Dogs are very energetic and curious; they are always running around and love to touch and play with new intriguing things. That’s why it’s common for them to eat random things like rat poop and AZO cranberry pills, especially if they are untrained. It’s therefore not surprising if your dog ate q tips; at this point, it’s downright expected.
So if this has happened to you, don’t worry; you’re in good company. We know what that feels like and want to help you and your dog out. So in today’s post, we are going to talk about all you need to know about dogs eating q-tips. We’ll cover why they do this, what happens when they do, and what you should do about it.
We aim to go into intricate details, so prepare to be thoroughly informed. By the time you’re done reading this post, you won’t have to worry about your dog eating q tips ever again.
Why Does My Dog Eat Q Tips?
There are several reasons why your dog would be eating q tips. They could be doing this because they are hungry, bored, anxious, or feel abandoned. This is why it’s important to always ensure your dog is doing well mentally and keep q tips away from them.
When dogs are bored, it’s common for them to bite and chew on things like q tips. This is particularly common if they spend a lot of time alone in the house and feel abandoned and anxious. Since they don’t know how to express their frustration, this is the best way they can express it. That’s why it’s always a great idea to get a recommended dog chew when you feel your dog is bored or has pent-up anxiety and frustration.
While a recommended dog chew can also help your dog deal with its hunger for a while, it is neither a healthy nor a permanent solution – you need to feed your dog enough. No matter how busy you are, you should give your dog enough food; it’s integral to keeping them healthy, happy, and unwilling to eat random items. If you’re unsure how much food you should give them or which nutrients you should double down on, check in with your vet.
What Happens when Your Dog Eats a Q Tip?
This depends on the type of q tip your dog ate. While a non-sterile 100% cotton q tip will most likely safely pass through your dog’s digestive tract, one made of other materials with added chemicals can pose a health risk. That aside though, all types of q-tips and foreign materials can block your dog’s digestive tract and prevent them from pooping. Even something as soft and as biodegradable as a cotton ball can cause a blockage.
When it comes to your dog swallowing a q tip, the major thing you need to be concerned about is the size of the applicator and what material it’s made of. If it’s long and made of plastic, you should be worried, especially if its tips are made of a synthetic material like rayon or a polymer. Such q tips are harder to break down and can cause your dog pain/discomfort.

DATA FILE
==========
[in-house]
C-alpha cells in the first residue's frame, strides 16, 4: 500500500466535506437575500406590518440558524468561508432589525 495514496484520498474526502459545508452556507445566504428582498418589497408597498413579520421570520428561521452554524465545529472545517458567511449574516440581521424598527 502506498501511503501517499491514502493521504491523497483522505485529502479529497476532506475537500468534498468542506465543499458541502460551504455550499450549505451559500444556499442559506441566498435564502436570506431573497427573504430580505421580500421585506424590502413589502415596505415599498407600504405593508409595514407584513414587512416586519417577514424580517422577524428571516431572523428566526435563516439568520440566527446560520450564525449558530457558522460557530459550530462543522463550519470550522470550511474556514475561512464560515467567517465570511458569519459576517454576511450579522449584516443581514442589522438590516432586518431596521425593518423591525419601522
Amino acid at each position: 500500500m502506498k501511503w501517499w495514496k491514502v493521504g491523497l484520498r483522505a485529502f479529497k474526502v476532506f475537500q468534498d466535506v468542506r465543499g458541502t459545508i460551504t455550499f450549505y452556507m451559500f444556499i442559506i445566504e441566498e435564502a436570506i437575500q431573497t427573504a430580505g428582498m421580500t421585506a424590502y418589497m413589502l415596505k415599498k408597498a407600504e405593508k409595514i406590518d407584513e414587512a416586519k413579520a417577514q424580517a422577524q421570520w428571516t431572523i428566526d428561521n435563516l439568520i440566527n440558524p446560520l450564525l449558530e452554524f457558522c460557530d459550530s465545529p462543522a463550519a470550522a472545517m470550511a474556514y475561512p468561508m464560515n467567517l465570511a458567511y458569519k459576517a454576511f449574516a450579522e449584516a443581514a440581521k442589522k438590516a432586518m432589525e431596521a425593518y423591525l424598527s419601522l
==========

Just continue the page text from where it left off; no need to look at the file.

Your dog can also be in pain or vomit if they ingest a q tip with glue, nail polish/remover, or household chemicals like bleach and hydrogen peroxide. Fortunately, the side effects caused are only severe if your dog ingests large amounts of these chemicals. Some worse-case scenarios to look out for include lethargy and bowel problems.
My Dog Ate a Plastic Q Tip – What Should I Do?
When your dog eats a plastic q tip, the first thing you should do is feed them something that’s high in fiber – this will help regulate their digestive system. In this case, your best option is usually pure canned pumpkin – its soluble fiber lowers the pH of your dog’s gut while adding some weight to their stool. This creates a great environment for helpful bacteria and moves digestion along. Be careful not to give your dog a pumpkin pie mix, though – these mixes contain xylitol, a chemical that is dangerous for dogs.
To further make it easier for your dog to expel the q tip, you can also feed them a mixture of white rice and boiled meat, preferably chicken – this can encapsulate the q-tip and speed things up. Since it takes longer to digest, avoid using red meat for this process. Also, monitor your dog for 2 to 3 days as you feed them the above-mentioned foods, and don’t try to induce vomiting. Apart from dehydrating your dog and forcing them to be put on IV fluids, vomiting can also regurgitate the plastic q-tip and cause choking.
If you notice that your dog is in pain, is exhibiting abnormal behavior, or hasn’t flushed out the q-tip in 3 days, call the vet immediately and book an appointment. Other symptoms to look out for include diarrhea (sometimes bloody), vomiting, lethargy, lack of appetite. To keep your dog from ingesting a plastic q tip again, switch to paper q tips or 100% cotton ones – they are less harmful. Beyond that, you could dog-proof your trash can, buy chew toys, or invest in training/obedience classes to teach your dog not to eat random objects.
Just because it’s common for dogs to eat q tips doesn’t mean that you should just accept it as part of your dog’s life. On the contrary, you can bring the chances of this happening to almost zero by paying attention to your dog’s physical, emotional, and psychological needs. So ensure they have enough food, chew toys, quality time with you, and training to know to stay away from q tips. Not only will your annual vet bill thank you for it, but you also won’t have to go through the hassle of trying to reach your vet on short notice.